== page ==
In contemporary times, females have continued to experience discrimination through various acts, which make it more difficult to perform in their assigned roles. It is the opinion of Williams and Bornstein (2008) that women in male dominated roles are judged by more strict standards when championing for positions in the work place. While men are judged by their capacity to perform, women are judged based on past achievements. This only implies that women have to work harder in order to achieve the same level of professional development as the men. Moreover women have to work harder at confirming their competence while men have to provide a stronger demonstration of their incompetence to be judged as being incompetent (Reskin, 2000). Although this is the conventional work place outlook, men may also experience the same kind of discrimination in the female dominated work environment.
Gender discrimination in the workplace results in many effects on the work process as well as on the employees’ attitudes towards the organization as a whole. Gluck (2015) discusses the various effects of gender discrimination in the work place. Lost productivity can be experienced by an organization where gender biased comments prevail in most of the work processes. Gender biased comments, which allude to the inferiority of a particular gender such as generalizations that men are not effective at housekeeping jobs or women cannot address technical tasks, make it difficult for the perceived inferior gender to actively participate in productivity. This is because their participation would not be appreciated however much they try. This can result in lost productivity due to lack of motivation among the discriminated members. Secondly, when lower tasks are assigned to employees of a particular gender due to the presumption of inferiority, the capacity of the available man power is not utilized completely hence resulting in reduced productivity since other people will have to cover up for the individual being assigned lower tasks.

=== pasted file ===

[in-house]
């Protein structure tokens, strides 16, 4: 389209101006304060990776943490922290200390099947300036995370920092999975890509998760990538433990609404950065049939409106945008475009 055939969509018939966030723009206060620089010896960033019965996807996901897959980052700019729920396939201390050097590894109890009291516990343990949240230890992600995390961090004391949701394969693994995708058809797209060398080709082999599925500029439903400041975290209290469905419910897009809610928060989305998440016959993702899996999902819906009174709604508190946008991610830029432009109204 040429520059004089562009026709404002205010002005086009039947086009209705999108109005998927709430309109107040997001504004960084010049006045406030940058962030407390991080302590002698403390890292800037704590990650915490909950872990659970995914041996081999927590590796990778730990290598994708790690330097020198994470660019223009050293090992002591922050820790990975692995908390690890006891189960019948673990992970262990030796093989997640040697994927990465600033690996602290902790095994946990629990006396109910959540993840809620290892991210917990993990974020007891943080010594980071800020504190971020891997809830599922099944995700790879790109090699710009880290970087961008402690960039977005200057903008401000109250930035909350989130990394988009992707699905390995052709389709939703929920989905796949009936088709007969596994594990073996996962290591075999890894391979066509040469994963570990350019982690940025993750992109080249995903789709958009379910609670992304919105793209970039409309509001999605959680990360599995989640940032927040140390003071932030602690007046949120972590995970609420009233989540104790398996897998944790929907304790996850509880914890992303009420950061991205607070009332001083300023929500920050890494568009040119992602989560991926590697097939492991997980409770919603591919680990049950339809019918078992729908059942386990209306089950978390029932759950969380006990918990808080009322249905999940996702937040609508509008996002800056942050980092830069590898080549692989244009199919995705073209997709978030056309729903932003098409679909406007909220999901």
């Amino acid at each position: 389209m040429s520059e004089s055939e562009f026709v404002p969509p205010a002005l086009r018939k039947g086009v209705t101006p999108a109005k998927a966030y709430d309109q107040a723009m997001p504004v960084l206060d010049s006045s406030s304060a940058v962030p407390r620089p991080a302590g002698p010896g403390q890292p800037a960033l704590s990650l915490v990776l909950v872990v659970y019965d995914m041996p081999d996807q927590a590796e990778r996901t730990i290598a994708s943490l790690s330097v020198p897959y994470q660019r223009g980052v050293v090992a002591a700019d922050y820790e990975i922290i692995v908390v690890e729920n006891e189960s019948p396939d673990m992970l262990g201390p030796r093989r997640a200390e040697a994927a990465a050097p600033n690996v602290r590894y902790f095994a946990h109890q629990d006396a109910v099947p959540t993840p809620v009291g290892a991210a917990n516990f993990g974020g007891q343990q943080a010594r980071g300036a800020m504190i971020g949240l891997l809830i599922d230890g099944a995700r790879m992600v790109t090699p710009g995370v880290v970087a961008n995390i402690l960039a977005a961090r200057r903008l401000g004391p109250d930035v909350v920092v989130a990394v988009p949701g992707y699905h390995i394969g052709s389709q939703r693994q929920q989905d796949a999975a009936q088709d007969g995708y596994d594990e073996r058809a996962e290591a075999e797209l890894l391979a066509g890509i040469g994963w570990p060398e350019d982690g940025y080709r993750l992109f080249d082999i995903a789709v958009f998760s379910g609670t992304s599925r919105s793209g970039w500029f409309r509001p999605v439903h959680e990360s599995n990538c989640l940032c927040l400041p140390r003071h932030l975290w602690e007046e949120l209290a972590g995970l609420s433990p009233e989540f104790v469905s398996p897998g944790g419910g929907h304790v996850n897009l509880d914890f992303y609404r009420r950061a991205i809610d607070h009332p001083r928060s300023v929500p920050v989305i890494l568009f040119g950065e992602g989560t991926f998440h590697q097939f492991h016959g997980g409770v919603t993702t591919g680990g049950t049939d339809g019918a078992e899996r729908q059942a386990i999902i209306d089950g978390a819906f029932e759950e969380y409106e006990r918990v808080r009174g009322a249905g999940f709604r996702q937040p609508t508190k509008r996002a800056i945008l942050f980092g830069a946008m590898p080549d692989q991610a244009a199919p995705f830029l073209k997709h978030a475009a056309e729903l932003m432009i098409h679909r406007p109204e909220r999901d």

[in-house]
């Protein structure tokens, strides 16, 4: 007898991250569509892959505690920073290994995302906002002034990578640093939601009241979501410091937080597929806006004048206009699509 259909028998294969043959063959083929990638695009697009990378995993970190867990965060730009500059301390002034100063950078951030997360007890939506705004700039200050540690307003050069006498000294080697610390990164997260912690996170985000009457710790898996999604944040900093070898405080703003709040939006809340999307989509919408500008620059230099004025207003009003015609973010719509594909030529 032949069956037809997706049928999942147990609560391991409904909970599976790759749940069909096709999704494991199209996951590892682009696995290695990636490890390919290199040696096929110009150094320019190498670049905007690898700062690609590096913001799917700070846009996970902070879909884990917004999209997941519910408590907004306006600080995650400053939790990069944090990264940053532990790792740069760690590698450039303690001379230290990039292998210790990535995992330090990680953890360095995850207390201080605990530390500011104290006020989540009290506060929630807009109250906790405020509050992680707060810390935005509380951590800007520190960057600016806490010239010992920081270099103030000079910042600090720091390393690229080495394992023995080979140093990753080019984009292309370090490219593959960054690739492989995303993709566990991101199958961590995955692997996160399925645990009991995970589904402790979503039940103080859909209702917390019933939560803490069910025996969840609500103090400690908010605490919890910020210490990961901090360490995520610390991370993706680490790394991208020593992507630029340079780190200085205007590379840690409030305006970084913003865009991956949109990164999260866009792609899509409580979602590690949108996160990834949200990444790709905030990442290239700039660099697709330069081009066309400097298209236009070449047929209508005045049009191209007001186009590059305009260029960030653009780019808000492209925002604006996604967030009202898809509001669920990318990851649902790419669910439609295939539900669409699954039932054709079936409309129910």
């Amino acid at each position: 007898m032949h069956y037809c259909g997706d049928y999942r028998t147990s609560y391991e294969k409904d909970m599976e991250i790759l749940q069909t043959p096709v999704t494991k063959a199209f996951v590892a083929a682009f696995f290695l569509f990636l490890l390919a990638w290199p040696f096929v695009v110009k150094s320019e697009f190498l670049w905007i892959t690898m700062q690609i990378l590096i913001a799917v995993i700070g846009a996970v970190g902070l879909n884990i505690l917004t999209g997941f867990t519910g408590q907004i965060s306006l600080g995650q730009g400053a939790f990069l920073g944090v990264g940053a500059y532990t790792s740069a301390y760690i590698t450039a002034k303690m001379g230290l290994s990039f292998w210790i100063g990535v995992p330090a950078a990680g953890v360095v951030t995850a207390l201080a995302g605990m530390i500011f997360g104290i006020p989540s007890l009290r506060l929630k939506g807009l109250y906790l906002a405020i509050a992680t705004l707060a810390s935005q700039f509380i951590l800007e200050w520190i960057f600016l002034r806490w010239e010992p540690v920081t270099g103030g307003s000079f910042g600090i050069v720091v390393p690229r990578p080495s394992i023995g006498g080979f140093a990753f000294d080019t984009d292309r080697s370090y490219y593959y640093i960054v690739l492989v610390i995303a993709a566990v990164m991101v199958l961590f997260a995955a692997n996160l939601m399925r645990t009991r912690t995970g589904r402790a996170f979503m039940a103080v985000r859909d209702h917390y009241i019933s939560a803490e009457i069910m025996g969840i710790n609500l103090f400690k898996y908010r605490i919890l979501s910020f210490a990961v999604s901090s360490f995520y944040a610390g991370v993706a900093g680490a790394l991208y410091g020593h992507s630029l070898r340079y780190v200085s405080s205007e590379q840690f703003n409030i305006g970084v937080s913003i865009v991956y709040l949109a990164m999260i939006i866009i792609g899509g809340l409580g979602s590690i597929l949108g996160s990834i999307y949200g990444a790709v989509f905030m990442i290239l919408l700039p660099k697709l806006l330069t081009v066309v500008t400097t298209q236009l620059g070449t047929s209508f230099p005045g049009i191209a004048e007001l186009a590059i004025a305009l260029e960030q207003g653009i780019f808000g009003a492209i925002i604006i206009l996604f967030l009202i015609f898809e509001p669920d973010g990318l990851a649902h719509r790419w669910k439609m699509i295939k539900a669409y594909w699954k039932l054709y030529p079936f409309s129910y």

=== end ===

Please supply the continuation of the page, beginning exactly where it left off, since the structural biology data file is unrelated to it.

Reskin (2000) opines that when gender discrimination is openly displayed in the work place context, the discriminated individuals could be made to be destructive in their activities. This could be as a form of getting back at the organization or the person who practices gender discrimination. The purported destruction can be either physical, through the destruction of property or causing injury to individuals; or through malicious talk. The talk could be meant to taint either the name of the individual involved in gender discrimination or the organization name. The main reason why individuals in a company may resort to destruction in averting gender discrimination is because discrimination has other effects which make it difficult for people to cope with.
When there is gender discrimination in an organization, individuals may be passed over during promotions. In companies that encourage masculinity in its structure and practices, it is possible for females to be passed over during promotions. Females are in most cases passed over, and given reasons such as family responsibilities. While some view family commitments as a hindrance to effective professional practice, research has shown that females with families are more effective in their professional responsibilities due to increased resilience and increased need in their families. They are more likely to put in greater effort in making sure they achieve their professional targets. Eagly and Karau (2002) say that the practice of passing over females due to their family responsibilities is reinforced by cultural biasness which has made men be perceived as providers and task effective while women are considered as home makers and inferior.